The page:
Some interesting observations on workplace anger from Frank Szivos, contributing writer to Westport Minuteman.com, "Is letting off steam in the workplace allowed?"
A recent Gallup poll showed that anger is becoming one of corporate America's biggest problems. In the poll, two of every ten employees admitted being angry enough to "hurt" a co-worker. Mis-managed anger is exploding more frequently in the workplace.
Organizations can generate strong emotions among workers who are working in a competitive environment. In some instances, anger is not always a bad thing. Workers who care and are invested in projects or their job will feel strongly about how things are done. While flare ups are expected, the workplace is experiencing more serious chronic emotional issues.
On bad days, due to the disagreements and resentments brewing in the office, it's amazing that any work gets done at all. The situation can grow tenser among corporations and businesses when it occurs between upper management and subordinates. When the boss is angry, employees can catch the fallout, leaving them resentful and angry with little recourse to express their emotions.
Victoria Brescoll, a professor of Management at Yale School of Management, has found that anger management can be even more frustrating for women, who often aren't given equal status on the job.In the workplace, women are less expected to express anger. If they do, they can be labeled as "difficult," Brescoll notes. Anger is more identified as a male emotion."There are a lot of negative consequences when women get angry at work," Brescoll said. "In general, women have less status and respect on the job. Data shows that women are less likely to express their anger in the office, and men are less likely to express other emotions, such as fear or sadness."
Because of the recession and cut backs in staff, individuals are more likely to hang onto jobs where they are experiencing frustration, but see no other options at this time. Dissatisfaction can create a hair trigger environment.
Anger typically flares because of one or all three basic trigger beliefs:
*An employee thinks a situation is unfair. As an example, the worker has to stay late and believes others don't.
*It's happening to me only. Workers feel suggestions or efforts are ignored or they're singled out negatively.
*They feel powerless. It's too difficult to make headway against the current of the work culture.
It's natural to feel anger and frustration. (However, beware if you're chronically angry, which can stem from emotional issues). With so much work to do, little downtime, and many different personalities, conflicts are bound to occur on the job. The occasional flare-up is one thing, but a workplace that is seething is quite another.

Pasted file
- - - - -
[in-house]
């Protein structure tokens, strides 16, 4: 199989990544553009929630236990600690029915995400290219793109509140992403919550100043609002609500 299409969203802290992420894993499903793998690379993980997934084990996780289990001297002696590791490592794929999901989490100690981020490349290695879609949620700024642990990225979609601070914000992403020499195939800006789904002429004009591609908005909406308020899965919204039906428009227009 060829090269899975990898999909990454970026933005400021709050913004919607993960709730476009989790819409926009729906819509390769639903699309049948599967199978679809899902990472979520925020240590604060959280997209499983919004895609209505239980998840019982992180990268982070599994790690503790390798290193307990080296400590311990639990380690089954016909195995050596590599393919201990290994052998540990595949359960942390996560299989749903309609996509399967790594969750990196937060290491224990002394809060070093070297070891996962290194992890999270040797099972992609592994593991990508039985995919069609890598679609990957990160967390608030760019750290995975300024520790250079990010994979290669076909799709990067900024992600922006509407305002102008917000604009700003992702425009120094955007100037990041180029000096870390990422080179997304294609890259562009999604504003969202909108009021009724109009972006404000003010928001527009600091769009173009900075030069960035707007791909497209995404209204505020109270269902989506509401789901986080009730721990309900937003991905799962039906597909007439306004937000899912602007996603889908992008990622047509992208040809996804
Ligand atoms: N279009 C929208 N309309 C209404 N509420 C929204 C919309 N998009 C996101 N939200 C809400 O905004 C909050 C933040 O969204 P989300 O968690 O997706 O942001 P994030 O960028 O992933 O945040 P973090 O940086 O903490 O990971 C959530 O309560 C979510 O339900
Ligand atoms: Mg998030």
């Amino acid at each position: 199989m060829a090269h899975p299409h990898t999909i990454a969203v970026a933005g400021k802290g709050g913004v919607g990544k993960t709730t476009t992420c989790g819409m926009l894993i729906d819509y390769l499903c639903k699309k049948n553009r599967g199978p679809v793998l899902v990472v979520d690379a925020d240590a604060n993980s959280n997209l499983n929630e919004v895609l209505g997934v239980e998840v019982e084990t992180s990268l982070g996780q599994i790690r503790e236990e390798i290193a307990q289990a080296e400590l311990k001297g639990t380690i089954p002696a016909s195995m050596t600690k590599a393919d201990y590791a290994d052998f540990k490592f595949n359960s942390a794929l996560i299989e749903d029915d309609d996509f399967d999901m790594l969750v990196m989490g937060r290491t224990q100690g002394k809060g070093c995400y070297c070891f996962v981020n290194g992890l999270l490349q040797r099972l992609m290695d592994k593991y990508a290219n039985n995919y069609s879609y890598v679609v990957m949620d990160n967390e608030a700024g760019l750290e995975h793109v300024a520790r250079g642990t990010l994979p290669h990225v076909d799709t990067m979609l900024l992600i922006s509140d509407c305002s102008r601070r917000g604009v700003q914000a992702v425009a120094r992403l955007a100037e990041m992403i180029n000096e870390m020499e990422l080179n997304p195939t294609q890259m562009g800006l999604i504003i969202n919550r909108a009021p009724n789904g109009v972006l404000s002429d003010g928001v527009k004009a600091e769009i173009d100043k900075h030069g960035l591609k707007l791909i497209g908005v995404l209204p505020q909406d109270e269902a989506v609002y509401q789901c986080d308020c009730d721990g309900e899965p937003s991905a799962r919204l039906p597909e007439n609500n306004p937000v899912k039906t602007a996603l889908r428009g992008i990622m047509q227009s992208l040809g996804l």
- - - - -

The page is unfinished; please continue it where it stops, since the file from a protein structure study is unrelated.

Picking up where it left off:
©Westport Minuteman 2009
You can read the whole article at http://www.zwire.com/site/news.cfm?BRD=1654&dept_id=57100&newsid=20295107&PAG=461&rfi=9
Quite right... a workplace that is seething is not a fun place to be, and can in fact be quite dangerous. A 1994 study found that Canada is the 4th most dangerous country in which to work - this study has never been refuted. Workplace anger continues to rise in part because of frustration, stress, feeling overused and underappreciated, overworked and underpaid - the list goes on. Add to that the pressures of today's financial climate, and we have a potentially explosive situation.
So here are some tips from an Anger Solutions perspective for whenever you are faced with an anger-inducing situation, use this model for problem solving.
- THINK - what is happening? what does it mean? how do I feel about it? how would I like this problem to be resolved? what is the best option for resolution? what is the best/worst thing that can happen if I respond with this option?
- SAY - talk to the people or person involved in the situation. Be sure to separate the person from the problem. Speak about the issues - do not lay blame or place judgement. Talk about how you feel - not how other people "make you feel". Be clear about how you would like to solve the problem and how the other person can engage with you in the solution.
- ASK - ask for a response. "Do you understand where I'm coming from?" - "How can we work together to ensure this doesn't happen again?" Ask questions that are empowering and assume that you can, in fact, achieve a positive outcome.
- Keep working through this TSA model until you have reached an agreement or you agree to disagree.
- Release residual anger - go for a walk, take a break from your work space, squeeze a stressball, or go to the gym after work and release the energy there. This will help your physiology and your emotional state to return to baseline. Then you won't be carrying around negative energy that can compound over time and contribute to a chronically toxic or angry workplace.
Want to learn more about Anger Solutions? Visit http://www.angersolution.com/faqs.php for more information.